Downtown St. Joseph has seen a significant revitalization over the last years thanks to efforts by a number of organizations and entities.
Four entities are primarily concerned with the betterment of Downtown: the Downtown Community Improvement District (CID), the Downtown Partnership, the Downtown Association and Downtown First.
The Downtown Association is the oldest organization and has existed for 23 years. The Association is a not-for-profit membership group with around 90 members consisting of merchants, restaurants, doctors, lawyers and others. Association President Lance Taylor said the group represents members’ interests to outside groups.
“We act as the voice for all of these collective different merchants if there’s items to attend with the City,” Taylor said. “As far as Council-type items, we basically are the liaison between the City and our merchants.”
Businesses pay sliding scale fees depending on how many employees they have; individuals can also join the Association. Along with fee revenue, the group raises funds by putting on events.
“That money goes back into the community in the way of infrastructure,” Taylor said. “We manage the concession facility at 625 Felix that costs us money to keep that building open, but it’s a public concession and restaurant facility.”
Events organized by the Association include the Sounds of Summer concert series and Rock the Park.
Downtown First is the other membership group in Downtown St. Joseph. The group, consisting of 34 businesses, started as a monthly Downtown experience promoting arts, culture and music in 2013, then called First Saturdays. As attendance of the event series grew, the group shifted focus to a bigger picture, made official when First Saturdays became Downtown First in August 2018.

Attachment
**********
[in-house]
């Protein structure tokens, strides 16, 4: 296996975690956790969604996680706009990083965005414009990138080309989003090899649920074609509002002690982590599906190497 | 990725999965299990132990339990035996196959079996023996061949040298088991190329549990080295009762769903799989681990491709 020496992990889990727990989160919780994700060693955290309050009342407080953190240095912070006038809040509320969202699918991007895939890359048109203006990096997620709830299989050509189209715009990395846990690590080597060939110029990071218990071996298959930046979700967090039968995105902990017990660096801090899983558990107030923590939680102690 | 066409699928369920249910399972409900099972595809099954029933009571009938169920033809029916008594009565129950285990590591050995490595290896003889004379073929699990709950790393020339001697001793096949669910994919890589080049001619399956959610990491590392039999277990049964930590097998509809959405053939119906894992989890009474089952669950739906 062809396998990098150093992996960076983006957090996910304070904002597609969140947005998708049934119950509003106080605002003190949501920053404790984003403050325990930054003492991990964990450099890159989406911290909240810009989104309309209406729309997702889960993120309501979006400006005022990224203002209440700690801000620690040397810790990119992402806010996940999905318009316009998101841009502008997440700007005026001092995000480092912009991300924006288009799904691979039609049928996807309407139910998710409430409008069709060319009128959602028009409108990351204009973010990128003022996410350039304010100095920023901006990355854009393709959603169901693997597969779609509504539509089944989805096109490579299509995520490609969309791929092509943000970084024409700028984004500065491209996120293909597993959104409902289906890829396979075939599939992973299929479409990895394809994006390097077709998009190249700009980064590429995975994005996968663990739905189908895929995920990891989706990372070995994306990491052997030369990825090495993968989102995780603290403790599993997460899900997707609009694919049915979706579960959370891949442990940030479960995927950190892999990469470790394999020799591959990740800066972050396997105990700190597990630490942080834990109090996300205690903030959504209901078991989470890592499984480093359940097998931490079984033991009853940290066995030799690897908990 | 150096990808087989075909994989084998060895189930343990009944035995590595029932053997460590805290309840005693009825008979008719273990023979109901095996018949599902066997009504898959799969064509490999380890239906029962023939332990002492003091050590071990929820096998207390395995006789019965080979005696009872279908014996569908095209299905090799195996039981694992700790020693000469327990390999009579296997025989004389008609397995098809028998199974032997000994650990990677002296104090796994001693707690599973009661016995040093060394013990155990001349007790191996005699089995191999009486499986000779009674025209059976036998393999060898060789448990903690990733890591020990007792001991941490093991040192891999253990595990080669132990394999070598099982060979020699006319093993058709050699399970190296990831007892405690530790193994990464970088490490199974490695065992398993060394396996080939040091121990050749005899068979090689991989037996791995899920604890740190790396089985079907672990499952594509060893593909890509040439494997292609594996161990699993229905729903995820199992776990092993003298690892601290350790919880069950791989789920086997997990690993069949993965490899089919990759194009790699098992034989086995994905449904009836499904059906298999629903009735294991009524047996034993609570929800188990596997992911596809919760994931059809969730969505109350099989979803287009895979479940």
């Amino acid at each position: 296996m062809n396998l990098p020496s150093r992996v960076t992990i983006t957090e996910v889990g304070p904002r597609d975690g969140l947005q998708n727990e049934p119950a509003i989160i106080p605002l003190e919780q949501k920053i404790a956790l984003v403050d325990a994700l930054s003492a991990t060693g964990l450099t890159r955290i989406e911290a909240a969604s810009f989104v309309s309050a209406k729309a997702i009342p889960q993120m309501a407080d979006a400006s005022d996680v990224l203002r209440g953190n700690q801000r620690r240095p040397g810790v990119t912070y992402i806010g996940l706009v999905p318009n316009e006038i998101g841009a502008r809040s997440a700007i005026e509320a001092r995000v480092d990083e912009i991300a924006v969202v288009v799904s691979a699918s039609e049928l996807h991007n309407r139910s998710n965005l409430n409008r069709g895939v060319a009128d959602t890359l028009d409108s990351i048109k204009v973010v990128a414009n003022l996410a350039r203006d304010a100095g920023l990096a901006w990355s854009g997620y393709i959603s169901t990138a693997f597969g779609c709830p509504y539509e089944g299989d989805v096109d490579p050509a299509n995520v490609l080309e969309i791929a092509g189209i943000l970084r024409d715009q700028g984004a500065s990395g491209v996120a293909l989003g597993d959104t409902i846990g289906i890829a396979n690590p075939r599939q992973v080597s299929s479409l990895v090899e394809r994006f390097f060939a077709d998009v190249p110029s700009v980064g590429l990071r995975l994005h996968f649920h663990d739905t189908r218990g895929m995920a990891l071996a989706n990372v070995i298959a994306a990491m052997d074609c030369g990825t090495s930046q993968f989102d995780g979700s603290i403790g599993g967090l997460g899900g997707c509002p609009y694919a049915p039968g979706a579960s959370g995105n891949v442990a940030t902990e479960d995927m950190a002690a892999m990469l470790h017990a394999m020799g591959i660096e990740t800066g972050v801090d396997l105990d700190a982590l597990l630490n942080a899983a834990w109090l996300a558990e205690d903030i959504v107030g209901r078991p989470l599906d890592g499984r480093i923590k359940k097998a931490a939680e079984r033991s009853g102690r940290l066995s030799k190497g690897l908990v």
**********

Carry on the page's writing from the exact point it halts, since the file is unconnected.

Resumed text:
“It became Downtown First because we felt like we had grown enough that we wanted to make people aware of things that were happening in Downtown all the time,” Downtown First president Cris Coffman said.
Downtown First puts an emphasis on increasing business Downtown and drawing people to the area. Coffman, who owns home decor and gifts store Nesting Goods at 817 Francis St., said being a member has more than paid off.
“We have been members from before we even opened,” she said. “It is by far the thing that we have joined that has brought the most people into our business. When you’re a small business owner with not very much money for advertising, that’s an invaluable resource.”
Unlike Downtown First and the Downtown Association, the Downtown Community Improvement District is a special taxing district that encompasses Downtown St. Joseph.
The CID was voted on by Downtown businesses and formed in 2011. It derives funding “by a 50 cents per 100 dollars of valuation property tax and a half cent sales tax,” according to the CID’s website. The 2017-18 annual report lists the total generated tax as $99,677 at the end of the 2018 fiscal year.
“It is our current form of generating additional revenue for Downtown improvements and things that go on Downtown,” Executive Director Becky Boerkircher said.
The CID supports a variety of events Downtown, including Imagine 11 concert series, Sounds of Summer concert series and Joestock Festival. The CID also contributed $15,000 to the 2017-18 Sculpture Walk and has a grant program for property owners making substantial improvements to their properties.